The Nation of Gardeners received Mr Fothergill’s Broad Bean Aguadulce seeds in their first parcel in October 2013 and again in March 2014, with the intention of comparing autumn sowing with spring.

Whilst the spring sown beans were quick to produce flowers (on average they appeared 75 days faster than the autumn ones), the gardeners reached the consensus that the autumn broad beans were not only stronger than the leggy and spindly spring plants but that they also cropped for longer.

Nation of Gardeners Pontypridd October Broad BeansThe first beans from autumn sowing appeared in Devon in mid-February and the rest of the country soon followed suit with the gardeners harvesting a plentiful crop on a daily basis, and they continued to be inundated throughout June and beyond.

Mr Fothergill’s Seeds commercial director, Tim Jeffries, commented: “Most gardeners sow broad beans in spring. We wanted the Nation of Gardeners to explore the potential benefits of autumn versus spring sowing and the results have definitely been interesting. The majority of our gardeners reported back that their autumn sowing had a longer cropping period with tastier results. This certainly makes a good case for everyone switching to autumn sowing!”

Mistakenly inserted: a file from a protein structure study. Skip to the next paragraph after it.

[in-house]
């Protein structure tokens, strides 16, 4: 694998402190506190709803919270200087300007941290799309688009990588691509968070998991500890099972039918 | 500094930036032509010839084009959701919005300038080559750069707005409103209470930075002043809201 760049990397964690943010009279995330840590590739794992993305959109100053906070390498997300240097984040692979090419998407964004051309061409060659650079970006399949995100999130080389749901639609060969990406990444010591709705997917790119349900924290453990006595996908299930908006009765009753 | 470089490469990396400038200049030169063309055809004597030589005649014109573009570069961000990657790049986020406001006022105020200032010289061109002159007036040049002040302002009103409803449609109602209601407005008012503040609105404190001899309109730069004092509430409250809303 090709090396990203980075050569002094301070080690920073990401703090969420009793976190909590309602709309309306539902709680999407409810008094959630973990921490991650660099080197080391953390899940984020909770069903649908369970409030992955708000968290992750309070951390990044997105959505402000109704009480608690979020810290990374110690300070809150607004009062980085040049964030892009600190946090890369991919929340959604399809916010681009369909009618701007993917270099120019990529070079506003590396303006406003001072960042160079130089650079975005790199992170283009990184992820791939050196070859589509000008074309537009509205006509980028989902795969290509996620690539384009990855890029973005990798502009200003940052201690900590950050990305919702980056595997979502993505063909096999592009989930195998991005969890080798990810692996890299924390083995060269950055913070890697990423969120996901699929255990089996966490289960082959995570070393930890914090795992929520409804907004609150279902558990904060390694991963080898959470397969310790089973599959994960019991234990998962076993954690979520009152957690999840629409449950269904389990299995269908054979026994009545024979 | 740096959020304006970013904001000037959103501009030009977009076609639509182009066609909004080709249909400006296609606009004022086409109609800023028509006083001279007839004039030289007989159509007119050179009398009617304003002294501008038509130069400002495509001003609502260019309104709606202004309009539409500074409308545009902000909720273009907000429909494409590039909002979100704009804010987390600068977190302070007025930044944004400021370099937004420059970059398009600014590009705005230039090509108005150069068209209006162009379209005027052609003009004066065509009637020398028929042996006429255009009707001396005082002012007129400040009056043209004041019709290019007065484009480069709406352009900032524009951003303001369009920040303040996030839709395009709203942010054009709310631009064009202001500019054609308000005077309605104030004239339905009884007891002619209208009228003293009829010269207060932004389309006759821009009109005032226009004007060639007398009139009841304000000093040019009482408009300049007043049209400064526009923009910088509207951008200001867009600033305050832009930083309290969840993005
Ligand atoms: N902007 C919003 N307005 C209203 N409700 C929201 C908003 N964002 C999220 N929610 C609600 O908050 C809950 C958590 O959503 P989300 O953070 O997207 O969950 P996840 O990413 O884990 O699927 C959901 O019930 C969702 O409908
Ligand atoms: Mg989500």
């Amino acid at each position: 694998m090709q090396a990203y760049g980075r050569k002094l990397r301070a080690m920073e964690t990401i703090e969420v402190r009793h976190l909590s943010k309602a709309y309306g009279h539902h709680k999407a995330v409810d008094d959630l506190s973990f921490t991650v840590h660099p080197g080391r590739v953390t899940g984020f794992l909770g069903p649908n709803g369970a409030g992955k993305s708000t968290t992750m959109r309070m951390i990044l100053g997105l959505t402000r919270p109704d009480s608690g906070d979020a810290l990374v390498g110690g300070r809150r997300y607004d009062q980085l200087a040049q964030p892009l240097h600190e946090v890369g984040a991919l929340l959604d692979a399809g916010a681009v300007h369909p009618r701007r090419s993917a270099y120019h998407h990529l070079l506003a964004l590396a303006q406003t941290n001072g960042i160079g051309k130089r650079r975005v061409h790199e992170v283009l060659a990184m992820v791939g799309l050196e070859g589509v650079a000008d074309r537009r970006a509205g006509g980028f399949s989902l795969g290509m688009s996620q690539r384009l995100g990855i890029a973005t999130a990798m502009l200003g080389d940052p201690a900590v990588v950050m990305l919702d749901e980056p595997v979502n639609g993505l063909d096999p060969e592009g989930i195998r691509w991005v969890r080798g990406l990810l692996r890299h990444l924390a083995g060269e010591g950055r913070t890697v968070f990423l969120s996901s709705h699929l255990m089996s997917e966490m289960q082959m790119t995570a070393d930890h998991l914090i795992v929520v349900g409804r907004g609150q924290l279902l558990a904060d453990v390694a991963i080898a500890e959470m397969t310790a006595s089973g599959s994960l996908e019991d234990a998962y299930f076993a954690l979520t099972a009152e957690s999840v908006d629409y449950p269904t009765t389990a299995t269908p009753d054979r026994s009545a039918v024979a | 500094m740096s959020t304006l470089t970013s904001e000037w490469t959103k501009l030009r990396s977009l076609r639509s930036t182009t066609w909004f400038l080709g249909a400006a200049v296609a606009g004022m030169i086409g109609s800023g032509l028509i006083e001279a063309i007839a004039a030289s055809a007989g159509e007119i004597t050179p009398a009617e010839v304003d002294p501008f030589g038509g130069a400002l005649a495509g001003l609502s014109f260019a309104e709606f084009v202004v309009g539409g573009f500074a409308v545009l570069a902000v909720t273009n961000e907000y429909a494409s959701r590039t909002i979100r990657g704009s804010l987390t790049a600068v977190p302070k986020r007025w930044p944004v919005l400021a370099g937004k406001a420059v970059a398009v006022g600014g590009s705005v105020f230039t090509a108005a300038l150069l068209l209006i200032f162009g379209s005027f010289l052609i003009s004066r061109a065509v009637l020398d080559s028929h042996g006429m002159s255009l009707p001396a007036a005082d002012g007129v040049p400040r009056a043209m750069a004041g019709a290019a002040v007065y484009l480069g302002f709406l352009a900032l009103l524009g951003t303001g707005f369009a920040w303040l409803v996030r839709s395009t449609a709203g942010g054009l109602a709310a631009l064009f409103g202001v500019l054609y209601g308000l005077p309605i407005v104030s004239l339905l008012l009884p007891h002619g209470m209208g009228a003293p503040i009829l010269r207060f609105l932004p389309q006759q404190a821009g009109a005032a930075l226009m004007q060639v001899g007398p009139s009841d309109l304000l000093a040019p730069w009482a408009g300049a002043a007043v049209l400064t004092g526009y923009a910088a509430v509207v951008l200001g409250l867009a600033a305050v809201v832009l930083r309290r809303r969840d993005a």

Good overwintering broad bean varieties include:  Aguadulce, Bunyards Exhibition, The Sutton, Witkiem (Vroma) and Superaguadulce.

Mr Fothergill’s Nation of Gardeners has now been running for 12 months and the parcels’ contents have ranged from windowsill planting of salads and herbs to overwinter protection of bare root perennials, and from testing the vigour of grow your own vegetable varieties to more recently, pushing the boundaries of when to sow with late sown annuals and perennials.

To find out more about Mr Fothergill’s Nation of Gardeners follow regular updates on the blog, follow the hashtag #NationofGardeners on Twitter or regular live updates by our gardeners on Facebook.

Horley broad bean crop